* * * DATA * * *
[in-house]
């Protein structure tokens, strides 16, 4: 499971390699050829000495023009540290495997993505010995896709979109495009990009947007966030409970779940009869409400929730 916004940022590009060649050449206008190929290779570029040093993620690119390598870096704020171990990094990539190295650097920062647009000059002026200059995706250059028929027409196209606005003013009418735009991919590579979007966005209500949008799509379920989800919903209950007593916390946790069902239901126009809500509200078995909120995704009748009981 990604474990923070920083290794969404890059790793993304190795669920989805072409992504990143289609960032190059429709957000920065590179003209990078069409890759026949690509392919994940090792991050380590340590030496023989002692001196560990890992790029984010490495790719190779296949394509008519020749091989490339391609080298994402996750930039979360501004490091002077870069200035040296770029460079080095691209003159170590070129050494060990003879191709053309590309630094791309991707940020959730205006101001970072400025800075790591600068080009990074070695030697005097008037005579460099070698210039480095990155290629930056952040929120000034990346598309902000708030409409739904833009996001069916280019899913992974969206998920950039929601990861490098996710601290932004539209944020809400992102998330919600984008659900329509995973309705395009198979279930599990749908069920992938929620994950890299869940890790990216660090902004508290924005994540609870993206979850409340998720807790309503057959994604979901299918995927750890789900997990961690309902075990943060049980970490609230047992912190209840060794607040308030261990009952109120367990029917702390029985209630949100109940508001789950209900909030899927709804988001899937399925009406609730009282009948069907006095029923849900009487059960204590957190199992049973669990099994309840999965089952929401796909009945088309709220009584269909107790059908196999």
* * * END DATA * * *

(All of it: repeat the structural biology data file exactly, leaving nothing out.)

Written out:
[in-house]
């Protein structure tokens, strides 16, 4: 499971390699050829000495023009540290495997993505010995896709979109495009990009947007966030409970779940009869409400929730 916004940022590009060649050449206008190929290779570029040093993620690119390598870096704020171990990094990539190295650097920062647009000059002026200059995706250059028929027409196209606005003013009418735009991919590579979007966005209500949008799509379920989800919903209950007593916390946790069902239901126009809500509200078995909120995704009748009981 990604474990923070920083290794969404890059790793993304190795669920989805072409992504990143289609960032190059429709957000920065590179003209990078069409890759026949690509392919994940090792991050380590340590030496023989002692001196560990890992790029984010490495790719190779296949394509008519020749091989490339391609080298994402996750930039979360501004490091002077870069200035040296770029460079080095691209003159170590070129050494060990003879191709053309590309630094791309991707940020959730205006101001970072400025800075790591600068080009990074070695030697005097008037005579460099070698210039480095990155290629930056952040929120000034990346598309902000708030409409739904833009996001069916280019899913992974969206998920950039929601990861490098996710601290932004539209944020809400992102998330919600984008659900329509995973309705395009198979279930599990749908069920992938929620994950890299869940890790990216660090902004508290924005994540609870993206979850409340998720807790309503057959994604979901299918995927750890789900997990961690309902075990943060049980970490609230047992912190209840060794607040308030261990009952109120367990029917702390029985209630949100109940508001789950209900909030899927709804988001899937399925009406609730009282009948069907006095029923849900009487059960204590957190199992049973669990099994309840999965089952929401796909009945088309709220009584269909107790059908196999």